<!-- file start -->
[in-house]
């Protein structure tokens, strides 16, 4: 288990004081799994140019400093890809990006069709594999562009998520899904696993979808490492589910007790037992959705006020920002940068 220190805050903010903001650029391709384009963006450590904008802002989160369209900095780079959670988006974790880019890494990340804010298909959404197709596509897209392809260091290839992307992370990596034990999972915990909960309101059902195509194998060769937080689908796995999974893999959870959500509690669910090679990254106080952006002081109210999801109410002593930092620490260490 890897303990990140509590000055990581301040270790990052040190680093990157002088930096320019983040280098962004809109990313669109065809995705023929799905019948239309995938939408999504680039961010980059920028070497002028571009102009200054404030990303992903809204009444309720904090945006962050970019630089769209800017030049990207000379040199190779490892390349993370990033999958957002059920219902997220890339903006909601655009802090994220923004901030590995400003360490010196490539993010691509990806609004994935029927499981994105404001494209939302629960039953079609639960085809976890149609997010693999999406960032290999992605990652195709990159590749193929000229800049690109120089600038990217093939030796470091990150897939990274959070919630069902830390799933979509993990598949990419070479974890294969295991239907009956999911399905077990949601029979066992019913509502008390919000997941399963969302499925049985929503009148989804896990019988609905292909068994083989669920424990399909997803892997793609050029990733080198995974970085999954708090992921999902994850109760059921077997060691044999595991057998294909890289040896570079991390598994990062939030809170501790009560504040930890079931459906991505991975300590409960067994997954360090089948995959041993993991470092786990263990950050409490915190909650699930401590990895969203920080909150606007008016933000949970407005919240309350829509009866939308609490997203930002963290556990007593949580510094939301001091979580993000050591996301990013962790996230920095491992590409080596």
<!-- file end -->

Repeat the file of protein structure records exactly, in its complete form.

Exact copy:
[in-house]
């Protein structure tokens, strides 16, 4: 288990004081799994140019400093890809990006069709594999562009998520899904696993979808490492589910007790037992959705006020920002940068 220190805050903010903001650029391709384009963006450590904008802002989160369209900095780079959670988006974790880019890494990340804010298909959404197709596509897209392809260091290839992307992370990596034990999972915990909960309101059902195509194998060769937080689908796995999974893999959870959500509690669910090679990254106080952006002081109210999801109410002593930092620490260490 890897303990990140509590000055990581301040270790990052040190680093990157002088930096320019983040280098962004809109990313669109065809995705023929799905019948239309995938939408999504680039961010980059920028070497002028571009102009200054404030990303992903809204009444309720904090945006962050970019630089769209800017030049990207000379040199190779490892390349993370990033999958957002059920219902997220890339903006909601655009802090994220923004901030590995400003360490010196490539993010691509990806609004994935029927499981994105404001494209939302629960039953079609639960085809976890149609997010693999999406960032290999992605990652195709990159590749193929000229800049690109120089600038990217093939030796470091990150897939990274959070919630069902830390799933979509993990598949990419070479974890294969295991239907009956999911399905077990949601029979066992019913509502008390919000997941399963969302499925049985929503009148989804896990019988609905292909068994083989669920424990399909997803892997793609050029990733080198995974970085999954708090992921999902994850109760059921077997060691044999595991057998294909890289040896570079991390598994990062939030809170501790009560504040930890079931459906991505991975300590409960067994997954360090089948995959041993993991470092786990263990950050409490915190909650699930401590990895969203920080909150606007008016933000949970407005919240309350829509009866939308609490997203930002963290556990007593949580510094939301001091979580993000050591996301990013962790996230920095491992590409080596």